The Folkloric Traditions of Masaya: El Mestizaje as a Process, aState of Being, and a Culture Open Access

Lee, Isabelle (2017)

Permanent URL:


"The only constant in life is change." What this old adage leaves out is that everything is in a constant state of change, multiplicity, and becoming. Systems which attempt to label us as static, inert entities limit our thinking and possibilities of existence. Existing as one's full self despite these constraints can generate new cultures and ways of being.

In Masaya, Nicaragua, today's dominant culture of mestizaje is the result of the arrival of the Spaniards to the Americas and the process of racial and cultural blend that followed between Spanish, indigenous and African peoples. But in this mixing process, Spaniards held disproportionate power: most of the changes they imposed were made through violent and deceptive imposition. Yet indigenous and African people still subversively preserved their traditions and left bold influences on the new mestizx culture. This essay records how these cultures amalgamated and are present in Masaya's folklore and sense of identity, paying mind both to the influences of the cultures that mixed to form it as well as giving dignity to mestizaje as its own distinct culture.

It also explores the concept of mestizaje as a process of racial and cultural syncretism that is still occurring in Masaya today. This modern mestizaje is a more balanced, natural, and equal exchange of cultures occurring in numerous ways, including through globalization and technological advances. Masaya's traditions of folklore, which were originally produced through a process of amalgamating discrete global elements, are now being subjected to a more modern fusion. This investigation also examines how Masaya deals with tradition, notions of change and preservation, and contemporary perspectives on mixed identity.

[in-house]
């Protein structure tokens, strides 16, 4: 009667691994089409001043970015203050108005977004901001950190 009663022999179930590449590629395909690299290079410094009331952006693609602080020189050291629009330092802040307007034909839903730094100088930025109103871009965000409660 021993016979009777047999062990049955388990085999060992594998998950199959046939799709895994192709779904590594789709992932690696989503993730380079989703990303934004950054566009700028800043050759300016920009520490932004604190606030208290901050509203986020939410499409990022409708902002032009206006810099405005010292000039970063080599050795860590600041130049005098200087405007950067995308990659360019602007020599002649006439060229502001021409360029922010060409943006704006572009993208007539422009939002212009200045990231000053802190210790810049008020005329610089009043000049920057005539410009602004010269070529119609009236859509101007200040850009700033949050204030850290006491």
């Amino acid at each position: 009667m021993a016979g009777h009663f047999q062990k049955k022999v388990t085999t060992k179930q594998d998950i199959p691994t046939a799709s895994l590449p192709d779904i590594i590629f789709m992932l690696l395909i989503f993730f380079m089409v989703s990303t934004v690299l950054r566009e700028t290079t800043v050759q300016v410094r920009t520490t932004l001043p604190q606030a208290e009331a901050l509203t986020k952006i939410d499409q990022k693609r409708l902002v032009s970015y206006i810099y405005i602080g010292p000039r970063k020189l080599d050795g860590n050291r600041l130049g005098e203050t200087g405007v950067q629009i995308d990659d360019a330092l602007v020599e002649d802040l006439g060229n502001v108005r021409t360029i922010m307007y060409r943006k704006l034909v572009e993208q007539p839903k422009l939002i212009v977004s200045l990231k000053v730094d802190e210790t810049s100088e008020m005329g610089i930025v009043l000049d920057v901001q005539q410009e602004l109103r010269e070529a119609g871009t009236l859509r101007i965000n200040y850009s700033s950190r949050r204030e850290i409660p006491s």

Table of Contents

Epigraph 3

Preface 4

Terms, Concepts, and Themes 9

Section 1: The Construction of Race in Colonial Nicaragua:

Order, Disorder, & Elusion 14

Section 2: Masaya Case Study:

Introduction 30

Methodology & Researcher's Lens 33

Research Findings 39

On Identity 39

El Güegüense 42

Music 45

Artisanship 48

Dance & Costumes 50

Food 56

Religion & Patron Saint Festivals 59

Conclusion 64

Bibliography 66

Appendix 72

About this Honors Thesis

Rights statement
  • Permission granted by the author to include this thesis or dissertation in this repository. All rights reserved by the author. Please contact the author for information regarding the reproduction and use of this thesis or dissertation.
  • English
Research Field
Committee Chair / Thesis Advisor
Committee Members
Last modified

Primary PDF

Supplemental Files